The two bid each other farewell and Almara began the walk through the town to the palace.


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 Post subject: Re: The Waning Days of King Valacar
PostPosted: October 29th, 2018, 9:17 am 
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The blessing of Yestarë, year 1431 by the King’s Reckoning. It could not be more blessed than to awake in the arms of Amarwen. As the day grew light in its grey overcast of winter bringing with it a miserable mix of rain that had not quite turned to snow. Nothing was worse than icy rain. It got you wet. It got you cold and pierced the skin like a knife shard. The only advantage, if it could be called that, was it wasn’t as cold as previous days, but that just made the icy ground wet and slippery and muddy. There would be little outdoor activities this Yestarë.

Though it was obvious that Aldamir’s breakfast servant had seen he and Amarwen together, there seemed little had yet to come of it. Aldamir’s staff were quite loyal and he was quite thankful for that. But he knew that too soon word will get around. He returned to Amarwen who stood in the corner trying to get her dress to look reasonable before he escorted her back to her chambers. That was hard with all the cords cut, but she managed to get it respectable. Aldamir stuck his head out the door, and soon they went swiftly through the halls to come to Amarwen’s room. They did no tknow if they were seen or not, but it didn’t matter to Aldamir. He gave her a kiss, then a bow, and he said

”I shall leave you for a time m’lady so you can get yourself in order. I am not sorry about the dress, but we will have to see to a replacement. It has been a lovely Yestarë being in your presence Lady Amarwen.” He bowed again and turned to go.

Aldamir wasted no time after leaving Lady Amarwen’s door to track down his servants. Inquiring who had breakfast service duty that morning, he talked with them and was satisfied that their discretion was part of their loyalty to the royal house. He then went to find his advisors and find out what troubles had been stirred up overnight. One reported that the mood of the Rhovanions are they are being isolated from the Royal House and given the more mundane duties. Aldamir would make a point to meet with both King Valacar’s Counsel General, and also his father Eldacar’s Counsel General. He sent word via messengers to them both right away as he wanted to find out if there was a move from within to marginalize the Rhovanions.

As far as attacks on any Rhovanions or Mariners, they had seemed to have gone quiet. The weather likely made it harder to carry out such activities without being discovered. When he was fully briefed, he took counsel with his Counsel General and considered Gondor’s futiure in the year 1431.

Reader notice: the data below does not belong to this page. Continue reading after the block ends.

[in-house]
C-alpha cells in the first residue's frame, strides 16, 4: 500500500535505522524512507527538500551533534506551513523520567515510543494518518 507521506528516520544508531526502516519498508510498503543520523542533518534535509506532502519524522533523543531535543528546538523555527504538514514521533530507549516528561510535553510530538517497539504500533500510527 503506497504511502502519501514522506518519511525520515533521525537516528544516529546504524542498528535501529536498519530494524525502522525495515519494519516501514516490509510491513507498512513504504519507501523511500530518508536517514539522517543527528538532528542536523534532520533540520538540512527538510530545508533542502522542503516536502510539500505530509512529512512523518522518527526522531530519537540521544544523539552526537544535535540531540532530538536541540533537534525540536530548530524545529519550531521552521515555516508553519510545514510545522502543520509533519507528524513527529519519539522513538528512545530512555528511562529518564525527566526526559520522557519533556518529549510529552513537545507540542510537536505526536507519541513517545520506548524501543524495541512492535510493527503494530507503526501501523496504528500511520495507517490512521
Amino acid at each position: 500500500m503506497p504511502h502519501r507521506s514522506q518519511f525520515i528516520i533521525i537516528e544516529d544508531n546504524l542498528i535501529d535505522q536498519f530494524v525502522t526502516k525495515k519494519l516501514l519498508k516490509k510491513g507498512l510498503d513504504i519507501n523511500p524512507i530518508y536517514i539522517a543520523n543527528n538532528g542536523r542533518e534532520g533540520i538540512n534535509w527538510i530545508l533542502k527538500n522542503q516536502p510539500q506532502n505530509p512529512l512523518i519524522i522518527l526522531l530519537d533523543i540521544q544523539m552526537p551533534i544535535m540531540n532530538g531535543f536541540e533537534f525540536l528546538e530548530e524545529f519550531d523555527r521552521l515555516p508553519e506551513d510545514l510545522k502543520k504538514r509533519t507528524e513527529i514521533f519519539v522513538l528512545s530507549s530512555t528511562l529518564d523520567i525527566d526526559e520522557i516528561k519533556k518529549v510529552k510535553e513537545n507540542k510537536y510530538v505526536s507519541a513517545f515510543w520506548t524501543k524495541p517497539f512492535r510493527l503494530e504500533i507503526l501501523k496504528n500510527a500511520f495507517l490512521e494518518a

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 Post subject: Re: The Waning Days of King Valacar
PostPosted: October 29th, 2018, 4:32 pm 
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Yestarë 1431 – Osgiliath Palace

Amarwen studied her reflection as she finished brushing out her hair. She had bathed and donned fresh clothing, a soft gown of finely woven lamb's wool dyed a warm shade of deep rose. Her maids had made no comment on the manner of her arrival, ruined gown and tangled hair in the company of the prince, but she had seen their exchanged glances all the same. Perhaps that was why she felt so fragile now. Despite all that had passed between herself and Aldamir, she felt now as though her heart were fashioned from glass. Certainly, the way in which she had to rush from the prince's chambers had been a jarring experience.

She had been at this point only once before. No sooner had she quit Halvarin at the Dome of Stars had he cast her aside with that Liaswyn. Fear gnawed at her that history would repeat itself. She'd had to hurry away before, scurrying like a furtive rat. Was it happening again? If so, what might she do about it? Aldamir was a prince of the realm and if he had already tired of her, there was little recourse available to her. He wouldn't do that to her, would he? She hadn't seen it coming the last time. A tear escaped down her cheek that she impatiently brushed aside when she heard a knock at her doors.

Amarwen hurried to them to discover Almara, cold and wet. She smiled at her, almost sheepishly, from the hall and Amarwen embraced her tightly.

”Come! Come! Sit by the fire and warm yourself. You must be chilled through. I am so pleased you are here. I have missed you.”

“And I you,”
Almara returned, chafing her gloved hands in front of a glorious fire. A fireplace, well stocked and tended. Alight day and night. What a luxury. Food would be abundant here too. And clothing. Almara studied the parlour surreptitiously as Amarwen settled in beside her. It was little changed in all these months. A blank canvas that Amarwen had largely hesitated to make her own. A conscious decision, Almara wondered.

”How are you getting along,” Almara inquired.

”Well enough,” Amarwen replied, determined to show a brave face to Almara, and nodded to her desk. ”There much I can occupy myself with.”

Amarwen’s desk was the one place that most certainly bore her stamp. It was covered in piles of books and parchment, letters and envelopes.